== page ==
Remember Prime Minister Pete Nice? I do, because I’m old, but you should too because 3rd Bass was pretty awesome. Well, Nice’s real name is Pete Nash, and his gig these days is baseball memorabilia. I’ve read some stuff about him operating in this world and, like a lot of memorabilia dudes, he sounds pretty shady. He’s been in trouble for fraud and has lost lawsuits and all kinds of things. It’s an icky world and he sounds quite of it.
Murray Chass, a blogger, takes on Nash today. As far as the inspiration goes — Nash being crooked and Nash not being cool to other people in the industry — Chass has a pretty good point. Of course like anything else he does, Chass stretches the point in order to try to make some other, totally stupid point:
Known in his rapper days as Prime Minister Pete Nice, Peter Nash is known today as the epitome of what is primarily wrong with the Internet and blogs … They give Nash a free hand to do and say what he wants about whom he wants with no way of being stopped. Nash has a Web site, “Hauls of Shame,” which he uses to defame people. The Internet gives him that opportunity. Anybody can use the Internet for whatever purpose he wants. You don’t need a license. Just pay a few bucks a month, put a name on the site and you’re off and writing.
This from the guy who uses his blog to level unsubstantiated accusations of steroid use against ballplayers all the time.
Hey Murray: guess what? The law still applies to blogs. If Pete Nash defames someone, he’s just as liable for it as a newspaper writer might be. Really. I mean, I know you may think that’s not the case because you’ve never been sued for the nonsense you’ve blogged about, but that’s just because no one pays attention to you, not because the law doesn’t apply to you.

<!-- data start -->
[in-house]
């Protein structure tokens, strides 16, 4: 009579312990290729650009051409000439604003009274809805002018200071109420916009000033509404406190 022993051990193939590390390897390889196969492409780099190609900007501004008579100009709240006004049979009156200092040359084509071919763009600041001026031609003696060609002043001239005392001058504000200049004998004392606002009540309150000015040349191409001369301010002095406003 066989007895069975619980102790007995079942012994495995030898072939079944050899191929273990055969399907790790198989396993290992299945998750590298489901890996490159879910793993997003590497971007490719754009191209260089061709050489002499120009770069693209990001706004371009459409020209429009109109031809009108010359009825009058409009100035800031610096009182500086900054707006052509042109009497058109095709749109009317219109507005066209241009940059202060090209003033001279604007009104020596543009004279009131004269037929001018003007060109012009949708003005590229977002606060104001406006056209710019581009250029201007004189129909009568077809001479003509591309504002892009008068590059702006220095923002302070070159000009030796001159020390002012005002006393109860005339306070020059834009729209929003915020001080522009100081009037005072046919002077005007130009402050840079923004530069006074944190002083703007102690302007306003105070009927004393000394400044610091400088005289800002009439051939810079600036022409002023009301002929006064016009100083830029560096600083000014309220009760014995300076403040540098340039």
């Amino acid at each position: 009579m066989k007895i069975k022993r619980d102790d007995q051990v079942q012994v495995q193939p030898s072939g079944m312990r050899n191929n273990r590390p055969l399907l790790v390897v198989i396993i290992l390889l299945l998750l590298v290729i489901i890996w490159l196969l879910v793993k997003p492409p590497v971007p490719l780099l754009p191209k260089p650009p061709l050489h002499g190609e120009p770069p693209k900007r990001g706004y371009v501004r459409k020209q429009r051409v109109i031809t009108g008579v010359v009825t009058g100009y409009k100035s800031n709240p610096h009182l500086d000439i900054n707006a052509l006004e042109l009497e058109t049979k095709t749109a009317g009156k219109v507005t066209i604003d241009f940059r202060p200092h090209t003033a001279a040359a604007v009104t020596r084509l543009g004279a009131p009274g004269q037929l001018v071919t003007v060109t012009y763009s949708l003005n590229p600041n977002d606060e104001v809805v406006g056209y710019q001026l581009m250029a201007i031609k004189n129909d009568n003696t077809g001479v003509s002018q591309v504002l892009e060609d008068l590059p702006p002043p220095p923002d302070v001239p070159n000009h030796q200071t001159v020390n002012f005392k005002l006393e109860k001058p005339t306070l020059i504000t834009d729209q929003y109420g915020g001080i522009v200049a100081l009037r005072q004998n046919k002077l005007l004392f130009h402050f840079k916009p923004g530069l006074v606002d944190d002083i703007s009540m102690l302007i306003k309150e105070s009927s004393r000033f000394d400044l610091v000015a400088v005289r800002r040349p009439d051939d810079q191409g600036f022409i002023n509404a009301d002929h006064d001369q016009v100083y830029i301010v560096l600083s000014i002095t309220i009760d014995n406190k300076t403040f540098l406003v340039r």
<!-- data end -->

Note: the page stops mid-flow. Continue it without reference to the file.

But that aside, let me know when your “people who write about things on the Internet should be forced to get a license” campaign goes.
With the 2017 World Baseball Classic around the corner, Team Israel has reportedly reached out to Indians second baseman Jason Kipnis, per MLB Network’s Jon Morosi. Tournament rules stipulate that a player’s roster eligibility can be achieved in one of several ways: they were born in the country in question or hold citizenship/permanent legal residence there (or are simply capable of qualifying for citizenship), or one of their parents was born in the country or holds citizenship/permanent legal residence there.
For Kipnis, it’s the latter. Kipnis’ father, Mark Kipnis, is Jewish. That gives Kipnis the status he needs to suit up for Team Israel, despite the fact that he is a practicing Roman Catholic. He has yet to confirm or deny his participation in the competition.
Fifteen players have confirmed for Team Israel so far, including Mets’ infielder/outfielder Ty Kelly and free agents Sam Fuld, Nate Freiman, Jason Marquis and Jeremy Bleich. Per MLB.com’s Chad Thornburg, eight minor leaguers will also appear for the team. Like Kipnis, at least three other major leaguers are eligible for Team Israel’s roster but have yet to accept or decline involvement in the WBC: Dodgers center fielder Joc Pederson, Mariners infielder/outfielder Danny Valencia and free agent left-hander Craig Breslow.
Free agent first baseman James Loney has reportedly signed a minor league deal with the Rangers, per FanRag Sports’ Jon Heyman. The deal includes an invite to spring training and a $1 million salary if he makes the major league roster in 2017.
Loney picked up a one-year stint and starting role with the Mets in 2016, slashing .265/.307/.397 with nine home runs in 336 PA. While his numbers were down a hair from the .280/.322/.357 batting line he produced with the Rays in 2015, he provided the Mets with a necessary, if underwhelming upgrade over an injured Lucas Duda through most of the season.
The 32-year-old infielder is expected to have some competition at first base, with at least five other candidates in the mix: Jurickson Profar, Ronald Guzman, Ryan Rua, Joey Gallo and Josh Hamilton. Rumor has it that the team is planning on platooning Rua and Profar in 2017, barring any impressive breakouts or injuries during spring training, though Loney could still provide the club with some veteran depth and a decent left-handed bat off the bench.